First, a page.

WASHINGTON – Radio Free Asia (RFA), in partnership with the Open Technology Fund (OTF), is hosting dedicated .onion addresses for its Mandarin and Cantonese Services’ websites, in addition to its English-language site. These sites enhance the ability of audiences in restricted media environments, including mainland China, to securely access RFA’s up-to-date, accurate reports and content on the coronavirus pandemic, among other topics deemed sensitive to censors.
“Radio Free Asia’s mission is to inform audiences in China about critical developments and topics that are censored in state media,” said Bay Fang, RFA’s President. “With the deadly Covid-19 pandemic and the abuse of information about it via China’s official media, this responsibility for our organization takes on an even greater urgency. These secure websites will help to protect and empower our audiences, whether they are in mainland China, where RFA’s online content is blocked, or in Hong Kong where the growing threat of surveillance can have a chilling effect on freedom of information.”
“RFA’s decision to begin hosting dedicated Tor .onion sites will only make it easier for audiences in Asia to get around censors and access news and information relevant to their everyday lives,” said Sarah Aoun, Director of Technology at OTF. “RFA continues to leverage the power of technology in order to further fulfill its mission of bringing free press to closed societies.”
In hosting .onion websites, RFA joins other news organizations such as the BBC and Deutsche Welle in making its content available on this secure network. In the months since the coronavirus outbreak, RFA Mandarin has seen a boost in visits to its website, along with sharp increases in the number of user profiles following the service’s Facebook and Twitter accounts.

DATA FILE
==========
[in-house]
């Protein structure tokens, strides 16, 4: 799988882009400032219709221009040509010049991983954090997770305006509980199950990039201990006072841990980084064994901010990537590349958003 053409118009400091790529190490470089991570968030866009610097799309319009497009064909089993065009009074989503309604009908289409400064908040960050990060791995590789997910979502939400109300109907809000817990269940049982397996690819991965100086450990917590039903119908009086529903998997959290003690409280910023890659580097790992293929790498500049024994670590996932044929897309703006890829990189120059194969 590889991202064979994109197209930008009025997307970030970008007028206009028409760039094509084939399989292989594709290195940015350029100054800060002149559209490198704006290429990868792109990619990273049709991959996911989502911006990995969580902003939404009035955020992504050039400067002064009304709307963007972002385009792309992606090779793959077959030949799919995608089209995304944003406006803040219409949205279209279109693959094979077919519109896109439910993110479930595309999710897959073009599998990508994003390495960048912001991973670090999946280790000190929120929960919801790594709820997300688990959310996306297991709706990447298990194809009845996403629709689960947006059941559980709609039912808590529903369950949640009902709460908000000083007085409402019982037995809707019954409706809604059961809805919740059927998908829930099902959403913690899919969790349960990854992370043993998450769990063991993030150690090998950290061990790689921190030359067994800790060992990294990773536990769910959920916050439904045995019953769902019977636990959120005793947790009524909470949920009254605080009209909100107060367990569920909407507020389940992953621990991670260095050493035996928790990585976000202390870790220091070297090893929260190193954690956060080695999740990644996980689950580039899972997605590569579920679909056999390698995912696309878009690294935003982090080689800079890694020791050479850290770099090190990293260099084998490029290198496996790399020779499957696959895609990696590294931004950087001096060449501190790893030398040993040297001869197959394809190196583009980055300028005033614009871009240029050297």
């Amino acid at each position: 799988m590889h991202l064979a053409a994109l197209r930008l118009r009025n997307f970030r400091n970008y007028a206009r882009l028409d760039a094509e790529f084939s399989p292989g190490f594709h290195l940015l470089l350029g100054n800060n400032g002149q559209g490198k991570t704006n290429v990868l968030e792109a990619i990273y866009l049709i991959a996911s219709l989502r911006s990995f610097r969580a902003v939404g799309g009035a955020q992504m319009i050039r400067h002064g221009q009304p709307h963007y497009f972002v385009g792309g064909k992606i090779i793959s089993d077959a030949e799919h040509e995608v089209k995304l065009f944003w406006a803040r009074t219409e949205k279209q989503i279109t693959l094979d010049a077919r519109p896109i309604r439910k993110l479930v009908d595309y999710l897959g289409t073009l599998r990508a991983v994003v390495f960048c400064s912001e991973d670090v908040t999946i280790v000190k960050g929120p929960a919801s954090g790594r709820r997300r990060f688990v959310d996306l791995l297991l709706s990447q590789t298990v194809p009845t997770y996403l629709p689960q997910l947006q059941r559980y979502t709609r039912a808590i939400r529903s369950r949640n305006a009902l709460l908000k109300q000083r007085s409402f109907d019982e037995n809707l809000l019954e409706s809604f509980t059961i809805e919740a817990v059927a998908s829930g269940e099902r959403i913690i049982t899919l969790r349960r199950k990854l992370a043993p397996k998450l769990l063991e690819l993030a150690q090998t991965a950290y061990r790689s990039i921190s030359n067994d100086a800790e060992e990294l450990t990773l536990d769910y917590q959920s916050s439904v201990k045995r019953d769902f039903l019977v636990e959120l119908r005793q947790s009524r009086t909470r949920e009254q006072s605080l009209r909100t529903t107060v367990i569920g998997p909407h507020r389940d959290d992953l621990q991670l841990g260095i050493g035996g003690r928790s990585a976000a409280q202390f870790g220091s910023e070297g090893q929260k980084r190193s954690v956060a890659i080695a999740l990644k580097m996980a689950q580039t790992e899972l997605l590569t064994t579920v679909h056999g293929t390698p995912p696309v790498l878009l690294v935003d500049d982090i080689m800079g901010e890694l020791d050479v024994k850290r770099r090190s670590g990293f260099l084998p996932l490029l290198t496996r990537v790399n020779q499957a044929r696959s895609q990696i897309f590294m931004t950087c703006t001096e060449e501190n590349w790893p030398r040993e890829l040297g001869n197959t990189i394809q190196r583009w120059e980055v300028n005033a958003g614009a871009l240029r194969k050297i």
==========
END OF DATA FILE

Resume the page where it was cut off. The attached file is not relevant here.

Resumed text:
Concerns about blocking by Chinese authorities, who tightly control the narrative around major news developments, were a significant factor in the decision to better ensure access to RFA’s timely reports. These include RFA’s recent investigation into the official statistics of Wuhan's coronavirus fatalities, as well as coverage of Hong Kong’s pro-democracy movement, and the crackdown on ethnic minorities such as Uyghurs and Tibetans, among other restricted issues. China’s vast filtering and censorship of its internet and social media platforms has earned it the dubious distinction of being “the world’s worst abuser of internet freedom,” according to Freedom House.
RFA’s .onion websites are:
Users who download the Firefox-based Tor browser and use the appropriate web addresses will be able to obfuscate their identity and the websites they are attempting to access. (These addresses are not accessible when using non-Tor browsers.) In order to protect users’ privacy, Tor routes internet traffic through multiple servers, encrypting it at each step. The Tor Project receives funding from a number of organizations, including OTF, which became an independent nonprofit organization in 2019 after operating as an RFA program for seven years. (RFA and OTF are both funded through an annual grant from the U.S. Agency for Global Media.)